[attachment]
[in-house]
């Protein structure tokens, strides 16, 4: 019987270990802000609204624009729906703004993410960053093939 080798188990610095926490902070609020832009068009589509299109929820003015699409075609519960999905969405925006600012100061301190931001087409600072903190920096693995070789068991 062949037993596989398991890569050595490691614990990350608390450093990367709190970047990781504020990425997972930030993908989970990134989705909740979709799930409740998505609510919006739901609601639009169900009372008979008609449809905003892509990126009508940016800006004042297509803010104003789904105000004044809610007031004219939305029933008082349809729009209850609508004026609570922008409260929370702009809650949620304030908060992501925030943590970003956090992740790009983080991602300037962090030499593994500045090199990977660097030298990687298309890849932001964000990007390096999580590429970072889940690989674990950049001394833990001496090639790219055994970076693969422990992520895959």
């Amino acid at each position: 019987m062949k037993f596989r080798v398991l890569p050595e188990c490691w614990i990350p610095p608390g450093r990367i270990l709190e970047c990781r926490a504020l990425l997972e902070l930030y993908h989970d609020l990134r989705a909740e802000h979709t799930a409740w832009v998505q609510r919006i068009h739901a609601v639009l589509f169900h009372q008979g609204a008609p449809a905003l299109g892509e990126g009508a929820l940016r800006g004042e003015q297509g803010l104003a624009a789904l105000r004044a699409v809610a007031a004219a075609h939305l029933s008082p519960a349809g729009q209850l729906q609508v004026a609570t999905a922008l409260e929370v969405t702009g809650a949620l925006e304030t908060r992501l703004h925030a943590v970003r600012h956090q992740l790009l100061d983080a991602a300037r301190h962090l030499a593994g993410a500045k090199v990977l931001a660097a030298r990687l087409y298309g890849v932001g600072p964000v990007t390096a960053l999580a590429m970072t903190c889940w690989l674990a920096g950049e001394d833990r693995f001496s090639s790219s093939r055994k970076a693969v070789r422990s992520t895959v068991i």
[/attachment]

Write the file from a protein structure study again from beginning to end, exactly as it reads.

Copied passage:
[in-house]
């Protein structure tokens, strides 16, 4: 019987270990802000609204624009729906703004993410960053093939 080798188990610095926490902070609020832009068009589509299109929820003015699409075609519960999905969405925006600012100061301190931001087409600072903190920096693995070789068991 062949037993596989398991890569050595490691614990990350608390450093990367709190970047990781504020990425997972930030993908989970990134989705909740979709799930409740998505609510919006739901609601639009169900009372008979008609449809905003892509990126009508940016800006004042297509803010104003789904105000004044809610007031004219939305029933008082349809729009209850609508004026609570922008409260929370702009809650949620304030908060992501925030943590970003956090992740790009983080991602300037962090030499593994500045090199990977660097030298990687298309890849932001964000990007390096999580590429970072889940690989674990950049001394833990001496090639790219055994970076693969422990992520895959």
């Amino acid at each position: 019987m062949k037993f596989r080798v398991l890569p050595e188990c490691w614990i990350p610095p608390g450093r990367i270990l709190e970047c990781r926490a504020l990425l997972e902070l930030y993908h989970d609020l990134r989705a909740e802000h979709t799930a409740w832009v998505q609510r919006i068009h739901a609601v639009l589509f169900h009372q008979g609204a008609p449809a905003l299109g892509e990126g009508a929820l940016r800006g004042e003015q297509g803010l104003a624009a789904l105000r004044a699409v809610a007031a004219a075609h939305l029933s008082p519960a349809g729009q209850l729906q609508v004026a609570t999905a922008l409260e929370v969405t702009g809650a949620l925006e304030t908060r992501l703004h925030a943590v970003r600012h956090q992740l790009l100061d983080a991602a300037r301190h962090l030499a593994g993410a500045k090199v990977l931001a660097a030298r990687l087409y298309g890849v932001g600072p964000v990007t390096a960053l999580a590429m970072t903190c889940w690989l674990a920096g950049e001394d833990r693995f001496s090639s790219s093939r055994k970076a693969v070789r422990s992520t895959v068991i």